US 4444743 A
A radioactive diagnostic agent for imaging of various organs, particularly of brain, which comprises a radioactive element such as 99m TC and a non-radioactive carrier comprising as the essential component glucosone-bis(thiosemecarbazone) of the formula: ##STR1##
1. A radioactive diagnostic agent, comprising: a chelate of glucosone-bis(thio-semicarbazone), of the formula: ##STR3## and a radioactive element selected from the group consisting of indium, galium and technetium.
2. A radioactive diagnostic composition suitable for use in medical diagnosis, comprising:
a chelate of glucosone-bis(thio-semicarbazone) according to claim 1, and a pharmaceutically acceptable carried therefor
3. The composition of claim 2, which further includes an oxidizing agent.
4. The composition of claim 3, which further includes a reducing agent.
5. The composition of claim 2, in the form of an aqueous solution.
6. The composition of claim 2, in the form of a lyophilized powder.
7. A method for imaging body organs, comprising the step of:
administering to said body a composition comprising a radioactive diagnostic agent chelate compound which includes a non-radioactive carrier having as an essential component glucosone-bis(thiocarbazone) of the formula: ##STR4## and a radioactive element; and a pharmaceutically acceptable carier therefor; and imaging said body organs.
8. A method according to claim 7, wherein said composition contains a reducing agent.
9. The method according to claim 7, wherein said composition contains an oxidizing agent.
10. The method according to claim 7, which comprises the step of imaging the brain of said body.
11. The method according to claim 8, which comprises the step of imaging the brain of said body.
12. The method according to claim 9, which comprises the step of imaging the brain of said body.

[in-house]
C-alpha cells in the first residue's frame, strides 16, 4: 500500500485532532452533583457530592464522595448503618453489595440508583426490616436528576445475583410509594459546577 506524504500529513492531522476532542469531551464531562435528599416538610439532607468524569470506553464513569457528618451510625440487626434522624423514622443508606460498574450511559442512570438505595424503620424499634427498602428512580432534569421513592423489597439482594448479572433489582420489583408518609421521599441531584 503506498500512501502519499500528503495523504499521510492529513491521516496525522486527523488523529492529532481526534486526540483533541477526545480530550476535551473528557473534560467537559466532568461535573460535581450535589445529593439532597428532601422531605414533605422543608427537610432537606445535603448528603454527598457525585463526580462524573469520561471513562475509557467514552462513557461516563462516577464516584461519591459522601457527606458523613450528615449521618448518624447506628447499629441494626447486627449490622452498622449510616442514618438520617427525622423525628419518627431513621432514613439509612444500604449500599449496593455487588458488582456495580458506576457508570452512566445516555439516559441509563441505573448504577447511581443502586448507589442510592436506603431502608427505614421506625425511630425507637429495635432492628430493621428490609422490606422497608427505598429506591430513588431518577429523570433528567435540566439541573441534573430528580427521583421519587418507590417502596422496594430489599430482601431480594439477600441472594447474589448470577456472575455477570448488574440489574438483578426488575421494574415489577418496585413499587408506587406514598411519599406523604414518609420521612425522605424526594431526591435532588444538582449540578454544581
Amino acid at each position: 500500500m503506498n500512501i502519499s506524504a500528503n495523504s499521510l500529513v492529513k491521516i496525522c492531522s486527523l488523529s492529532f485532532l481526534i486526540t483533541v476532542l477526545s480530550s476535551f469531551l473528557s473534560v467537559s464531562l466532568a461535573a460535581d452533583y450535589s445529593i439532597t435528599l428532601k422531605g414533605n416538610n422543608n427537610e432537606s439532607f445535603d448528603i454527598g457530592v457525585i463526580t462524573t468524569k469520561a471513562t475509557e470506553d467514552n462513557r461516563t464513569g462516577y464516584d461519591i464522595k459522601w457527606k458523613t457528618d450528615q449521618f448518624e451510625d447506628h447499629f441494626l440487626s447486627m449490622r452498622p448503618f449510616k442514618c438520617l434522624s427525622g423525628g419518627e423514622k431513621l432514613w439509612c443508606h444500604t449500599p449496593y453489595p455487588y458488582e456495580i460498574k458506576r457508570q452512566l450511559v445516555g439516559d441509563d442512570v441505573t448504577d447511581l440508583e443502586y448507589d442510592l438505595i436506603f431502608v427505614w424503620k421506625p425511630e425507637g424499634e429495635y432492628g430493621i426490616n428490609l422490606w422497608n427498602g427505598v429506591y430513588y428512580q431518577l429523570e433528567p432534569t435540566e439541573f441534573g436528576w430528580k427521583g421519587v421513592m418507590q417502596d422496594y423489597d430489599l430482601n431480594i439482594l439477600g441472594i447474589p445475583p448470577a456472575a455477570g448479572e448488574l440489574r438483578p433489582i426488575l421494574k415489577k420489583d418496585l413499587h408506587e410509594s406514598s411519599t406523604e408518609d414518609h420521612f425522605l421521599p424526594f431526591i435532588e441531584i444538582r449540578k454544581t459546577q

13. The method according to claim 7, wherein said radioactive element is selected from the group consisting of indium, galium and technetium.
The present invention relates to a radioactive diagnostic agent and its preparation. More particularly, it relates to a radioactive element-labeled compound for nuclear medical diagnosis, particularly for diagnosis of brain, and its preparation process.
Radioactive diagnostic agents for nuclear medical diagnosis of brain such as imaging of brain and brain functional study are required to have the following properties: (1) they can pass through a blood-brain barrier to reach the brain; and (2) they can be accumulated in the brain at a high concentration within a short time and stay there over a period of time required for clinical study. In order to find radioactive diagnostic agents satisfying these requirements, various studies have been made. Among them, 18 F-labeled deoxyglucose (Gallagher et al.: J. Nuclear Medicine, Vol. 19, pages 1154-1161 (1978)) and 123 I-labeled phenylalkylamines (Winchell et al.: J. Nuclear Medicine, Vol. 21, pages 940-946 (1980)) are notable from the practical viewpoint. These compounds can pass through a blood-brain barrier to be accumulated in the brain and are evaluated to be practically useful for the purpose of imaging of brain and brain functional study.
However, 18 F is a positron emitting nuclide, and a special apparatus such as a positron camera is needed for imaging. Thus, ordinary scintillation cameras which are widely employed in the field of nuclear medicine are not usable. Further, the half life of 18 F is so short as 1.8 hours, and therefore a great limitation is present on the time for manufacture, transportation and supply of the radioactive element or the labeled diagnostic agent. These drawbacks exist inherently in 18 F-labeled deoxyglucose.
On the other hand, 123 I-labeled phenylalkylamines can not give a sufficiently clear image by the use of a collimator for low energy gamma-rays, which is the most frequently employed in scintillation cameras. Further, 123 I is relatively expensive, and the use of 123 I-labeled phenylaklkylamines in such an amount that can be sufficient for diagnosis is uneconomical.
As a result of the extensive study seeking for any substance suitable as a carrier for radioactive elements in the field of nuclear medicine, it has now been found that glucosone-bis(thiosemicarbazone) (hereinafter referred to as "GBT") of the formula: ##STR2## can form stable chelate compounds with various radioactive elements and the resulting chelate compounds (i.e. the radioactive element-labeled compounds) can pass through a blood-brain barrier. It has also been found that the radioactive element-labeled GBT can be used as a radioactive diagnostic agent which makes possible highly reliable diagnosis, particularly in brain.